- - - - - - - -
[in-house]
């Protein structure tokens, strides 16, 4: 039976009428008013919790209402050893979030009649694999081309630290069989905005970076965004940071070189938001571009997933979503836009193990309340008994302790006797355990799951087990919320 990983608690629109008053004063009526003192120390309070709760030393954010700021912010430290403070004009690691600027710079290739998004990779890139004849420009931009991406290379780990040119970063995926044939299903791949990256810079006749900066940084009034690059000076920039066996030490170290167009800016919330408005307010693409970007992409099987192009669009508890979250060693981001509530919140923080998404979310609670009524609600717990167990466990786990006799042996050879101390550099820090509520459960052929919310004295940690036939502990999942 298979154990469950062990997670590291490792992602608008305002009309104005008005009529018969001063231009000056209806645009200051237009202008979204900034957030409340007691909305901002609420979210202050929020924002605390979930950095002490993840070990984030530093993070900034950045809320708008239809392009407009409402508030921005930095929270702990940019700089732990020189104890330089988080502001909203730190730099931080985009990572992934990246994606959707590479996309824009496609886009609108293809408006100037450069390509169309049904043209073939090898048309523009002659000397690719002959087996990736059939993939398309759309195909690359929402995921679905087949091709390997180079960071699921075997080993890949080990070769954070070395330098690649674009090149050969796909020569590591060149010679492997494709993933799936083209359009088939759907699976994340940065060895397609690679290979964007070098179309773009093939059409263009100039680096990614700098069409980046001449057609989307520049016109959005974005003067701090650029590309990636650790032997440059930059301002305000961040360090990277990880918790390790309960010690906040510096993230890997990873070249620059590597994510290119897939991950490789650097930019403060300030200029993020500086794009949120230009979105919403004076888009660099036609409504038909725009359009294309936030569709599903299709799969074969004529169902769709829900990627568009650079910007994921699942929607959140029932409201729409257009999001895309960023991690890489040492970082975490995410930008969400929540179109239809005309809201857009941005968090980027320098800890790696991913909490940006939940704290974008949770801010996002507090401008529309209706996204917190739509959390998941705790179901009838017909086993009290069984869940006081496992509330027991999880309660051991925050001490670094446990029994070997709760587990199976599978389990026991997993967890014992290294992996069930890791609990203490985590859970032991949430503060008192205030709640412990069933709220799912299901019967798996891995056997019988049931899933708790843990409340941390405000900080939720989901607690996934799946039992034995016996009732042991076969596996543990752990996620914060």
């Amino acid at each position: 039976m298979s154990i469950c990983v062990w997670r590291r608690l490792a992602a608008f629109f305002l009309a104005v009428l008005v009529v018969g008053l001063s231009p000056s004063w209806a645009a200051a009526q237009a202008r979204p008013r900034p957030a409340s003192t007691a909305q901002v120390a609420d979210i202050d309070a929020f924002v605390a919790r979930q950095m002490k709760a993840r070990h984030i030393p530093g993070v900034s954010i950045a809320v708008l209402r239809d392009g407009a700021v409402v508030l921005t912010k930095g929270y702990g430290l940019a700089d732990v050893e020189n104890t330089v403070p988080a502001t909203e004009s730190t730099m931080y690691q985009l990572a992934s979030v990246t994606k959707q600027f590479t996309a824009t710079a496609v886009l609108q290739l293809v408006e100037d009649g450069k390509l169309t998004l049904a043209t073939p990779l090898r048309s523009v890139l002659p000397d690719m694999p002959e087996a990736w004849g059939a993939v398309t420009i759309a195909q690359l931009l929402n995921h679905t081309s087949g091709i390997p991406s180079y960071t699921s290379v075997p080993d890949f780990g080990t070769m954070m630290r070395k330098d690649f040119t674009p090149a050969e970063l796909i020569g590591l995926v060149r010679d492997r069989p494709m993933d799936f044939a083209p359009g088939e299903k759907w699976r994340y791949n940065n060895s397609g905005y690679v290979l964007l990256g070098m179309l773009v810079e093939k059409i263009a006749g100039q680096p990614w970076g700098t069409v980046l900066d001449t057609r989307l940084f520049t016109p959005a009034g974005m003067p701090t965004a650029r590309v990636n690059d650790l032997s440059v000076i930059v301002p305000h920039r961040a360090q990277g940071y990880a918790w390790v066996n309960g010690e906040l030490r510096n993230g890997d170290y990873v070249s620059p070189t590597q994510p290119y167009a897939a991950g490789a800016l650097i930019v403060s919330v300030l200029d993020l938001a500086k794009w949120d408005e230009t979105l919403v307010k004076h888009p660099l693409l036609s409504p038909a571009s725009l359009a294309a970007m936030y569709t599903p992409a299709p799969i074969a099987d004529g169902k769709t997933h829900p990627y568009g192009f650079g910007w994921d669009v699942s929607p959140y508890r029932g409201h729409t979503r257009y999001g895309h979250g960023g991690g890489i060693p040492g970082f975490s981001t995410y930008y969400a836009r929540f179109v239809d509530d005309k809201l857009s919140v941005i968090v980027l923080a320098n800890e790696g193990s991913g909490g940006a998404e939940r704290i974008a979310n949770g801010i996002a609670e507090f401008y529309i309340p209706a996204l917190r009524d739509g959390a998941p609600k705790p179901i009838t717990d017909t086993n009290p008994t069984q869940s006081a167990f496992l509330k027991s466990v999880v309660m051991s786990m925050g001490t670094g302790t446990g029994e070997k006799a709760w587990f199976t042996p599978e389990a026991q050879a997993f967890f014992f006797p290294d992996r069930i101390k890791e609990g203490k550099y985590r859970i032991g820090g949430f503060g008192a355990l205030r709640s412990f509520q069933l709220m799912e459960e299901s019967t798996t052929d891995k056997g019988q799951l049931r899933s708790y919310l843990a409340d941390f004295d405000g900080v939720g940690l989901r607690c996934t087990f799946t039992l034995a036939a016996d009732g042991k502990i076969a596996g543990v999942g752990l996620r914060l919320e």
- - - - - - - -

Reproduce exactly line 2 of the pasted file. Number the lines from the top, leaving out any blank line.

């Protein structure tokens, strides 16, 4: 039976009428008013919790209402050893979030009649694999081309630290069989905005970076965004940071070189938001571009997933979503836009193990309340008994302790006797355990799951087990919320 990983608690629109008053004063009526003192120390309070709760030393954010700021912010430290403070004009690691600027710079290739998004990779890139004849420009931009991406290379780990040119970063995926044939299903791949990256810079006749900066940084009034690059000076920039066996030490170290167009800016919330408005307010693409970007992409099987192009669009508890979250060693981001509530919140923080998404979310609670009524609600717990167990466990786990006799042996050879101390550099820090509520459960052929919310004295940690036939502990999942 298979154990469950062990997670590291490792992602608008305002009309104005008005009529018969001063231009000056209806645009200051237009202008979204900034957030409340007691909305901002609420979210202050929020924002605390979930950095002490993840070990984030530093993070900034950045809320708008239809392009407009409402508030921005930095929270702990940019700089732990020189104890330089988080502001909203730190730099931080985009990572992934990246994606959707590479996309824009496609886009609108293809408006100037450069390509169309049904043209073939090898048309523009002659000397690719002959087996990736059939993939398309759309195909690359929402995921679905087949091709390997180079960071699921075997080993890949080990070769954070070395330098690649674009090149050969796909020569590591060149010679492997494709993933799936083209359009088939759907699976994340940065060895397609690679290979964007070098179309773009093939059409263009100039680096990614700098069409980046001449057609989307520049016109959005974005003067701090650029590309990636650790032997440059930059301002305000961040360090990277990880918790390790309960010690906040510096993230890997990873070249620059590597994510290119897939991950490789650097930019403060300030200029993020500086794009949120230009979105919403004076888009660099036609409504038909725009359009294309936030569709599903299709799969074969004529169902769709829900990627568009650079910007994921699942929607959140029932409201729409257009999001895309960023991690890489040492970082975490995410930008969400929540179109239809005309809201857009941005968090980027320098800890790696991913909490940006939940704290974008949770801010996002507090401008529309209706996204917190739509959390998941705790179901009838017909086993009290069984869940006081496992509330027991999880309660051991925050001490670094446990029994070997709760587990199976599978389990026991997993967890014992290294992996069930890791609990203490985590859970032991949430503060008192205030709640412990069933709220799912299901019967798996891995056997019988049931899933708790843990409340941390405000900080939720989901607690996934799946039992034995016996009732042991076969596996543990752990996620914060």